Select Committee on Environmental Audit Minutes of Evidence


Memorandum from the Confederation of British Industry (CBI).

Business Environment Group (CEB)

Introduction

  1.  The CBI represents businesses operating in the UK, who collectively account for approximately 40 per cent of the UK workforce. Our membership is drawn from across a wide range of sectors (including manufacturing and services) and a wide range of company sizes, from SMEs to major multinational enterprises.

  2.  The CBI mission is to promote the conditions in which businesses in the UK can compete and prosper. A key area of our activity is to ensure that public policy contributes positively to this mission.

  3.  Government macro-economic policy (including its approach on taxation and public spending) is a particularly important dimension of our work. CBI regularly submits, for example, proposals to Government in advance of its pre-Budget report (PBR) and Budget setting out specific business priorities for each.

  4.  Public policy on the environment is also an important element of CBI work. Our activity ranges from commenting on individual policy proposals, to informing public debate (eg through surveys), to developing proactive policies (eg on emissions trading) and practical applications (eg on reporting and benchmarking corporate environmental performance).

CBI and environmental taxes

  5.  Taxation in general is an issue of particular concern for CBI members, particularly (but not exclusively) those competing in international markets. Specifically, the burden of tax on UK business is a current major concern. Despite some reduction in the overall level of tax on business in the 2001 Budget, CBI estimates that tax raised from business has increased by some £29 billion in the period from 1997/98 to 2001/02.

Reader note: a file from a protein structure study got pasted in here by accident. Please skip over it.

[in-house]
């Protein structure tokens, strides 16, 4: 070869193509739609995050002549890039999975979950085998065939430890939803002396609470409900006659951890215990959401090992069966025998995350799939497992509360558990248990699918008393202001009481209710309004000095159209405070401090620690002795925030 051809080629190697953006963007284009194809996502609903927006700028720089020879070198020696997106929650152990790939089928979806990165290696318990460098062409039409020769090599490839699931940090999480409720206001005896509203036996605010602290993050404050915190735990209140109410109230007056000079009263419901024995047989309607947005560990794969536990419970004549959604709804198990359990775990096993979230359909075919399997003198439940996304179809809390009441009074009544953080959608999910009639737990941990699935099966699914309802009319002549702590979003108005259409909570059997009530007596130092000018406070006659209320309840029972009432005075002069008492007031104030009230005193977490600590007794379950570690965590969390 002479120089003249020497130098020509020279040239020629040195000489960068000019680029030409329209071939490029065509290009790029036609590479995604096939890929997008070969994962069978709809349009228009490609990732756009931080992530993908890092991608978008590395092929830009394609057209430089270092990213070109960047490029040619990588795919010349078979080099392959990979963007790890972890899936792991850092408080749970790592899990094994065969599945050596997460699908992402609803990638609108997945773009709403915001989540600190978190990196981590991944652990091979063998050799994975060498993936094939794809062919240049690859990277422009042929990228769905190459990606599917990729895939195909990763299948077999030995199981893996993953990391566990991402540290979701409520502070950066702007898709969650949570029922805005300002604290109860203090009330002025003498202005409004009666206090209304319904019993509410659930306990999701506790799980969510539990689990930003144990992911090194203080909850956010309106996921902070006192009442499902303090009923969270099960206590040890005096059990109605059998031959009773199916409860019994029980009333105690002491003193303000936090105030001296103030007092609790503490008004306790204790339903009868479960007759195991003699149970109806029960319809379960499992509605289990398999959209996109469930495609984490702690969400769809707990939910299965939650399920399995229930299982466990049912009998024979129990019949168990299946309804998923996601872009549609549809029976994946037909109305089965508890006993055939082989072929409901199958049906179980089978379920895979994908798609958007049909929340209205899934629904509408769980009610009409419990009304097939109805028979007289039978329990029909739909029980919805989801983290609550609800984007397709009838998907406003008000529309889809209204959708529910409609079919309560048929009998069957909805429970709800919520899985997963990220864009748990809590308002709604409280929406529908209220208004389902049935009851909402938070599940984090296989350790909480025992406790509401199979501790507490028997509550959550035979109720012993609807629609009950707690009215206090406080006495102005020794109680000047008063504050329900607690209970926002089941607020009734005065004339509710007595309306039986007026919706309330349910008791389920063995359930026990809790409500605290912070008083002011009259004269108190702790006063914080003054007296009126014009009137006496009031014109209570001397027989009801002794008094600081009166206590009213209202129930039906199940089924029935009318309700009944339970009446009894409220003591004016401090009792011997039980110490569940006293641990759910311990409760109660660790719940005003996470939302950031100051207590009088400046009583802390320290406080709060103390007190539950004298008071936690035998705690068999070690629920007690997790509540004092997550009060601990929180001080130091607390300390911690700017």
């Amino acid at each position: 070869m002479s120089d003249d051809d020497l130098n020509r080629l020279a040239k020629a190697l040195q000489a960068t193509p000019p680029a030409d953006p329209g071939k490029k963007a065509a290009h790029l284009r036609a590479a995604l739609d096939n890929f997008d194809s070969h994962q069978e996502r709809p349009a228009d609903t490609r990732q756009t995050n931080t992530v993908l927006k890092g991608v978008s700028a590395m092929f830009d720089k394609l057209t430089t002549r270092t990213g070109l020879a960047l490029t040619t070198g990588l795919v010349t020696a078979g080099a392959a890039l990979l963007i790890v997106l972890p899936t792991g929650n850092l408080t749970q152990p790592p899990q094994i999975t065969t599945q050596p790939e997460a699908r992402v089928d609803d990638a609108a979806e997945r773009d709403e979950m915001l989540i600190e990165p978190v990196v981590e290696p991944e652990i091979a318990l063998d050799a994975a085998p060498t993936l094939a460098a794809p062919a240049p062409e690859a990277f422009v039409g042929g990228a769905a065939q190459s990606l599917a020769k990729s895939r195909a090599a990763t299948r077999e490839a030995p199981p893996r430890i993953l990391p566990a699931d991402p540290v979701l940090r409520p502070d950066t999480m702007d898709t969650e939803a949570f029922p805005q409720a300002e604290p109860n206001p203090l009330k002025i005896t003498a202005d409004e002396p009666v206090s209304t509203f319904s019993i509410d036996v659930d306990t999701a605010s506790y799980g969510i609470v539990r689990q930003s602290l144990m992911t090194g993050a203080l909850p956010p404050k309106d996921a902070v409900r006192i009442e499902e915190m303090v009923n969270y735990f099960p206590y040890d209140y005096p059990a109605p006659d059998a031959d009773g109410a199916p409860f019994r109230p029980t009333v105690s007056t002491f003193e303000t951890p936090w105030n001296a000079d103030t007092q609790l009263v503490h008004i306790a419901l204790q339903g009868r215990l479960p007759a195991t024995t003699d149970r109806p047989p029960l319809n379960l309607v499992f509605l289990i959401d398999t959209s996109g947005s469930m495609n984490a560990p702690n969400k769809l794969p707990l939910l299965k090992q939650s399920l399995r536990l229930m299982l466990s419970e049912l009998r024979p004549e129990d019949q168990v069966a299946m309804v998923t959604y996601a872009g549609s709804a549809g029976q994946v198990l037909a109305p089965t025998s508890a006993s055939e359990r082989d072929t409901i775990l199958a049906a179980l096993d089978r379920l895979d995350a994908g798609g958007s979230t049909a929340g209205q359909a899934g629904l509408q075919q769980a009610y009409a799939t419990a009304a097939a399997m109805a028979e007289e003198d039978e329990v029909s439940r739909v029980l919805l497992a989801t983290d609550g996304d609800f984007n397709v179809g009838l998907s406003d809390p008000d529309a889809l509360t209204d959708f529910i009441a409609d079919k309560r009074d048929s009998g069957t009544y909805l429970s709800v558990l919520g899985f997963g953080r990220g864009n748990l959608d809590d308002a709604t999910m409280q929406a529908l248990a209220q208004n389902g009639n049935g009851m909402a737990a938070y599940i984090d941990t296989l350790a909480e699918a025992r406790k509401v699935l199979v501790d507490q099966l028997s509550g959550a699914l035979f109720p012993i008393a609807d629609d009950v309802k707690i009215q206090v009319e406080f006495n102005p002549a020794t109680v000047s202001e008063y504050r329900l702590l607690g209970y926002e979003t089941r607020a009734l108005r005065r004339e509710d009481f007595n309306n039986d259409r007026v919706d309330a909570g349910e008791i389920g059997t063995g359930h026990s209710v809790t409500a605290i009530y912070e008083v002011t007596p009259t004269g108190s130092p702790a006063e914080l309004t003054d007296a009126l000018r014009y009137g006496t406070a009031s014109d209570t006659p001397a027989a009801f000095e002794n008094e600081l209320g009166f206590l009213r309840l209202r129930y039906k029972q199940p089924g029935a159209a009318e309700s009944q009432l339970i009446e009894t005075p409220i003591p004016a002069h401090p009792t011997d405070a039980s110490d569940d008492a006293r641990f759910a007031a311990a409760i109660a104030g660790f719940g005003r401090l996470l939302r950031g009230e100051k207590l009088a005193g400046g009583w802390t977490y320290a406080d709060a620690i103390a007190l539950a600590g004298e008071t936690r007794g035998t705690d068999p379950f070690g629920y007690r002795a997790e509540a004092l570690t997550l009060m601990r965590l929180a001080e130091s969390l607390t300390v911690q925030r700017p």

6.  In recent years, one dimension of UK tax policy has been an increased degree of interest in taxes raised with the stated aim of promoting good environmental performance. The inclusion of a separate section in recent PBRs devoted to environmental taxes bears witness to the growing importance of the issue.

  7.  Business has also taken a closer interest in this field. The 1998 CBI report Coming clean examined the use of economic instruments (including taxes) to promote environmental goals. The report set out principles which businesses felt should guide policymakers in this area (see Annex 1) and said that environmental economic instruments, including tax, could be justified in certain circumstances.

  8.  However, many CBI members are concerned that economic theory is often not translated well into practice, leading to sub-optimal results—both for business competitiveness and the environment. The CBI thus decided to carry out a study (mainly through desk-based research) into the performance of the key environmental taxes in the UK, and to make recommendations as appropriate.

  9.  This remainder of this paper makes some tentative general points, drawn from our findings to date. However, our work is still in progress and is not due to be completed until at least the turn of the year, so the following points should be treated with caution and as interim, rather than definitive, conclusions.

UK environmental taxes and business in the broader context

  10.  Mapping the effect of environmental taxes has an immediate definitional challenge (particularly when trying to compare UK experience with other countries). We focus on taxes that have an explicit environmental goal—landfill tax, elements of road fuel and vehicle taxation, climate change levy (CCL) and aggregates levy. The last of these will be introduced in 2002, while the others have been in existence for varying periods.

  11.  Eurostat figures suggest that the level of environmental taxation in the UK, as a proportion of total tax revenues, is above the EU average. However, caution must be exercised the degree of comparability of the figures is not clear.